Saphenous vein grafts are commonly used conduits for surgical revascularization of coronary arteries but are associated with poor long-term patency rates. Percutaneous revascularization of saphenous vein grafts is associated with worse clinical outcomes including higher rates of in-stent restenosis, target vessel revascularization, myocardial infarction, and death compared with percutaneous coronary intervention of native coronary arteries. Use of embolic protection devices is a Class I indication according to the American College of Cardiology/American Heart Association guidelines to decrease the risk of distal embolization, no-reflow, and periprocedural myocardial infarction. Nonetheless, these devices are underused in clinical practice. Various pharmacological agents are available that may also reduce the risk of or mitigate the consequences of no-reflow. Covered stents do not decrease the rates of periprocedural myocardial infarction and restenosis. Most available evidence supports treatment with drug-eluting stents in this high-risk lesion subset to reduce angiographic and clinical restenosis, although large, randomized trials comparing drug-eluting stents and bare-metal stents are needed.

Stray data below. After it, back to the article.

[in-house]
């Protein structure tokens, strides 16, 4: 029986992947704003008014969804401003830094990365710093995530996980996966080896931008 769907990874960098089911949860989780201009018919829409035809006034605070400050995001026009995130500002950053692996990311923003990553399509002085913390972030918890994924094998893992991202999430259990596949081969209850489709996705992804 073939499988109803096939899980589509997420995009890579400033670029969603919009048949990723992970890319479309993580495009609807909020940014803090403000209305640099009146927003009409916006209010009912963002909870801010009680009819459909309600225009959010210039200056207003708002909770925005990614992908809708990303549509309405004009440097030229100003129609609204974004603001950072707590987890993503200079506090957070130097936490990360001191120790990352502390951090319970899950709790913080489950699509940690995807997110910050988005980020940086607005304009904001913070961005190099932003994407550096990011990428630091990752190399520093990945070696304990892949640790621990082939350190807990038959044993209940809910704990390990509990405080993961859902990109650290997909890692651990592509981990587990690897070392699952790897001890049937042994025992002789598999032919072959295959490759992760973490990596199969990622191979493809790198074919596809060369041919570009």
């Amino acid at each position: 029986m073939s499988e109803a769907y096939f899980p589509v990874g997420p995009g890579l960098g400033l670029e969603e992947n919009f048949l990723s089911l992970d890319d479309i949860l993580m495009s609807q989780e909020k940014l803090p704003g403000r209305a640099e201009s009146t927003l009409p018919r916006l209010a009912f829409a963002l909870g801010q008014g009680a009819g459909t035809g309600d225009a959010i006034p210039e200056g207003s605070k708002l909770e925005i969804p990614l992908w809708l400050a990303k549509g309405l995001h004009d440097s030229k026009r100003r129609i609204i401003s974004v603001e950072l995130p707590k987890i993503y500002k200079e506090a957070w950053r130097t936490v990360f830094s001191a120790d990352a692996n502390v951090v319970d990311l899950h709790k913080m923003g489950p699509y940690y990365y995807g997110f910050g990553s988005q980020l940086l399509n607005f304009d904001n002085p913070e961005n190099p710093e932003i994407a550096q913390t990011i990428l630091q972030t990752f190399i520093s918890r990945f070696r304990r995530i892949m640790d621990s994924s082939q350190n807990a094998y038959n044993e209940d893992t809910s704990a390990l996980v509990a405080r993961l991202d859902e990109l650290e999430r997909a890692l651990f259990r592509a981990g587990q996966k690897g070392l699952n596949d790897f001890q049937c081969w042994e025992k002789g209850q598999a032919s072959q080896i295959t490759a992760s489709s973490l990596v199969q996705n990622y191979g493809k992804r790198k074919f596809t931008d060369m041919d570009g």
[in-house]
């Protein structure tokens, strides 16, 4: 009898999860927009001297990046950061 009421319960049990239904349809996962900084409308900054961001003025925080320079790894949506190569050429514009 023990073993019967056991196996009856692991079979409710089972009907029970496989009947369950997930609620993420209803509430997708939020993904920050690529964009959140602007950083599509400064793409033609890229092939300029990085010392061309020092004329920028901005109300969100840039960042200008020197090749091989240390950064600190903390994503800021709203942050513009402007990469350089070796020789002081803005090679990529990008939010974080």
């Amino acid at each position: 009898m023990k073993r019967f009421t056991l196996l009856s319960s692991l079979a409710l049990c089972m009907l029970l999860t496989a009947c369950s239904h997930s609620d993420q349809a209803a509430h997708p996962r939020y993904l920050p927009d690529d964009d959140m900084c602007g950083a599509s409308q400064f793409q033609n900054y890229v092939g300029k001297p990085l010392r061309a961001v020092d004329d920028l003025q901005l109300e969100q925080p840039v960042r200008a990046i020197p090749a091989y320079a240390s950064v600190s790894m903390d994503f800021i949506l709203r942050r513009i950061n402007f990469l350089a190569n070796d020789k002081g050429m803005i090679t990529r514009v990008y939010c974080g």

- percutaneous coronary intervention
- saphenous vein graft
ASJC Scopus subject areas
- Cardiology and Cardiovascular Medicine